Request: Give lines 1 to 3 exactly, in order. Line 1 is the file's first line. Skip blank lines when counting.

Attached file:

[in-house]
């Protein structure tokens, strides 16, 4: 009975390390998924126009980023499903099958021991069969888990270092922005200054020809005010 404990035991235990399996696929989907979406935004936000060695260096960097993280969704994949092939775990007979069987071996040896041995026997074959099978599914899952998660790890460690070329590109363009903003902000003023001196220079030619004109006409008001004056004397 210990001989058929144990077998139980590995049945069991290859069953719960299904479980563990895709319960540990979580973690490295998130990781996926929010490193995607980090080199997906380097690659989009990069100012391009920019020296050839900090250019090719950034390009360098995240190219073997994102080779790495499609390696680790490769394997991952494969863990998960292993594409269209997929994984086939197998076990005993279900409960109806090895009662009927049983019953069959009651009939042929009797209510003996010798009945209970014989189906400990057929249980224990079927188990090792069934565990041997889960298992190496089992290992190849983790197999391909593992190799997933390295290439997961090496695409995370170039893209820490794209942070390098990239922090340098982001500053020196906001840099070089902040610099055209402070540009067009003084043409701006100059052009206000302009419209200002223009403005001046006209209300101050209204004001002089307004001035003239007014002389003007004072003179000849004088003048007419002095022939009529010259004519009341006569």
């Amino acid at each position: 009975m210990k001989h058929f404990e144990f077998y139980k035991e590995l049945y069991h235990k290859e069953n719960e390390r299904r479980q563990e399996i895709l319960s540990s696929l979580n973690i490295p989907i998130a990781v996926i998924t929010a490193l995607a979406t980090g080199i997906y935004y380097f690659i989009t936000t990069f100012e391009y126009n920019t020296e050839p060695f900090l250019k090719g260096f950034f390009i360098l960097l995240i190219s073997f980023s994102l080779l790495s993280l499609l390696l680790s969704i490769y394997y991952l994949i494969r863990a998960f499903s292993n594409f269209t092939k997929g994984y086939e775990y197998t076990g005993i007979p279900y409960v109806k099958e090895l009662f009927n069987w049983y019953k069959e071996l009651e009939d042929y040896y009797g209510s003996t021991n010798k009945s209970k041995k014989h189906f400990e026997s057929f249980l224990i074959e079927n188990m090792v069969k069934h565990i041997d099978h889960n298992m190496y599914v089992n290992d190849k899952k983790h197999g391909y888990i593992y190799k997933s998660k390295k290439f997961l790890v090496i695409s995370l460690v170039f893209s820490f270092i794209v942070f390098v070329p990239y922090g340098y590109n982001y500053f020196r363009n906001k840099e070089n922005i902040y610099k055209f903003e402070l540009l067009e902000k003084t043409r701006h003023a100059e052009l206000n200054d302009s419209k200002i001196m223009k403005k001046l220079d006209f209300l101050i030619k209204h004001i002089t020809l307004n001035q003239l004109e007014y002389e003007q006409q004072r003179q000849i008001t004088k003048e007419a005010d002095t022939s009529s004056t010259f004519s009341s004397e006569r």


[in-house]
């Protein structure tokens, strides 16, 4: 009975390390998924126009980023499903099958021991069969888990270092922005200054020809005010 404990035991235990399996696929989907979406935004936000060695260096960097993280969704994949092939775990007979069987071996040896041995026997074959099978599914899952998660790890460690070329590109363009903003902000003023001196220079030619004109006409008001004056004397 210990001989058929144990077998139980590995049945069991290859069953719960299904479980563990895709319960540990979580973690490295998130990781996926929010490193995607980090080199997906380097690659989009990069100012391009920019020296050839900090250019090719950034390009360098995240190219073997994102080779790495499609390696680790490769394997991952494969863990998960292993594409269209997929994984086939197998076990005993279900409960109806090895009662009927049983019953069959009651009939042929009797209510003996010798009945209970014989189906400990057929249980224990079927188990090792069934565990041997889960298992190496089992290992190849983790197999391909593992190799997933390295290439997961090496695409995370170039893209820490794209942070390098990239922090340098982001500053020196906001840099070089902040610099055209402070540009067009003084043409701006100059052009206000302009419209200002223009403005001046006209209300101050209204004001002089307004001035003239007014002389003007004072003179000849004088003048007419002095022939009529010259004519009341006569």
């Amino acid at each position: 009975m210990k001989h058929f404990e144990f077998y139980k035991e590995l049945y069991h235990k290859e069953n719960e390390r299904r479980q563990e399996i895709l319960s540990s696929l979580n973690i490295p989907i998130a990781v996926i998924t929010a490193l995607a979406t980090g080199i997906y935004y380097f690659i989009t936000t990069f100012e391009y126009n920019t020296e050839p060695f900090l250019k090719g260096f950034f390009i360098l960097l995240i190219s073997f980023s994102l080779l790495s993280l499609l390696l680790s969704i490769y394997y991952l994949i494969r863990a998960f499903s292993n594409f269209t092939k997929g994984y086939e775990y197998t076990g005993i007979p279900y409960v109806k099958e090895l009662f009927n069987w049983y019953k069959e071996l009651e009939d042929y040896y009797g209510s003996t021991n010798k009945s209970k041995k014989h189906f400990e026997s057929f249980l224990i074959e079927n188990m090792v069969k069934h565990i041997d099978h889960n298992m190496y599914v089992n290992d190849k899952k983790h197999g391909y888990i593992y190799k997933s998660k390295k290439f997961l790890v090496i695409s995370l460690v170039f893209s820490f270092i794209v942070f390098v070329p990239y922090g340098y590109n982001y500053f020196r363009n906001k840099e070089n922005i902040y610099k055209f903003e402070l540009l067009e902000k003084t043409r701006h003023a100059e052009l206000n200054d302009s419209k200002i001196m223009k403005k001046l220079d006209f209300l101050i030619k209204h004001i002089t020809l307004n001035q003239l004109e007014y002389e003007q006409q004072r003179q000849i008001t004088k003048e007419a005010d002095t022939s009529s004056t010259f004519s009341s004397e006569r």